NSW road pledge falls short
The NSW Government says it will resume responsibility for 400 kilometres of local roads – less than 3 per cent of the promised 15,000.
The NSW Government pledged to take back responsibility for massive lengths of roads and highways at the 2019 State election.
However, it has since rejected the majority of requests for priority road takebacks.
Local Government NSW (LGNSW) President Linda Scott says it is a massive disappointment for local government.
“Almost 120 councils across NSW applied for priority road takebacks, but only five applications – representing just over 391 kilometres of road – met the Government’s criteria,” Cr Scott said.
“This falls woefully short of what we were hoping for.
“This outcome also raises real concerns about the Government’s subsequent commitment to help councils maintain local jobs by awarding Road Maintenance Council Contracts (RMCC) to them.
“These contracts are vitally important to ensure councils are not financially worse off under road takebacks and, equally importantly, not forced to lay off road maintenance workers under new arrangements.”
LGNSW says it will seek assurances from the NSW Government that councils will not be worse off under road reclassification and takeback arrangements, and that council jobs were protected in the process.
The NSW Government recently released an Independent Panel Interim Report into road classification and the transfer of regional roads to state ownership, including recommendations for a Priority Round of transfers and reclassifications.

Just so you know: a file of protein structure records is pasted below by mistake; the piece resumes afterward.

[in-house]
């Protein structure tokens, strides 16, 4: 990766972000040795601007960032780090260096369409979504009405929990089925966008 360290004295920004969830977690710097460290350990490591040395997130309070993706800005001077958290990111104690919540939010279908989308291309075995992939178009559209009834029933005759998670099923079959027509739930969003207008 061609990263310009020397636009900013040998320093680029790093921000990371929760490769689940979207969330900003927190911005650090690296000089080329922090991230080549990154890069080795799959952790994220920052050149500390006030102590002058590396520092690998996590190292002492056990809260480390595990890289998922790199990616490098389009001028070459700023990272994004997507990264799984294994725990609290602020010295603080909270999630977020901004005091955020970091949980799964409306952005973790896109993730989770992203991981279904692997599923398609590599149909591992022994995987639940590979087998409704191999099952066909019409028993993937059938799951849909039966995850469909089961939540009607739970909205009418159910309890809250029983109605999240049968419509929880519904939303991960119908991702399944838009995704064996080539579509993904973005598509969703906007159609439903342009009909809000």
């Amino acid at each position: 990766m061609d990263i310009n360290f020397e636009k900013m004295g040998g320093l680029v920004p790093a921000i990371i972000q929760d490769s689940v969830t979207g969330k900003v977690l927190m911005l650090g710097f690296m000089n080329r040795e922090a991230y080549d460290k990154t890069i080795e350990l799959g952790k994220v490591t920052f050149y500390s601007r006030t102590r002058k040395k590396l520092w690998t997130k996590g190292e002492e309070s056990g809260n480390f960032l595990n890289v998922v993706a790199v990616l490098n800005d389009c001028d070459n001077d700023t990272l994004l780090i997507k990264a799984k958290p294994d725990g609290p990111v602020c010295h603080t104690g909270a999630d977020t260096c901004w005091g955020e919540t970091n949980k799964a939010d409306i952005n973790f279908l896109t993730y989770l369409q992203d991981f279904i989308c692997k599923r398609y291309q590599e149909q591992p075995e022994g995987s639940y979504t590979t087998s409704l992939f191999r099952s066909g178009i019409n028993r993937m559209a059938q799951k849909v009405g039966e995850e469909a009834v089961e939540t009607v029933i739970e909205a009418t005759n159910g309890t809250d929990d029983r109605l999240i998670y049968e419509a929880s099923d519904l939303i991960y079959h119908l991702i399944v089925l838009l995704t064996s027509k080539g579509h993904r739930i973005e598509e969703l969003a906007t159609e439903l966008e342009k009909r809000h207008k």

“The Government undertakes reclassification of roads on a regular basis, and all too often councils are foisted with more and more roads to take care of. The local government sector is currently responsible for around 80 per cent of NSW’s 163,000 kilometres of roads,” Cr Scott said.
“This is cost shifting at its worst and has absorbed billions of dollars of ratepayers’ money over the past decade.
“We fought hard for the Government to take back roads to alleviate the unsustainable burden borne by councils, and welcomed the Government’s 2019 election promise.
“I was also encouraged when the Government set aside $250 million towards upgrading transferred roads in this year’s State Budget, which amounts to around 1,000 kilometres of road sealing and will bring welcome improvements to our State’s road network.
“I am hopeful that when the Government’s full round of applications for road takeback open at the end of this month, we will start to see faster progress along with the guarantees we seek around maintenance contracts to ensure communities are not worse off and local jobs are protected.”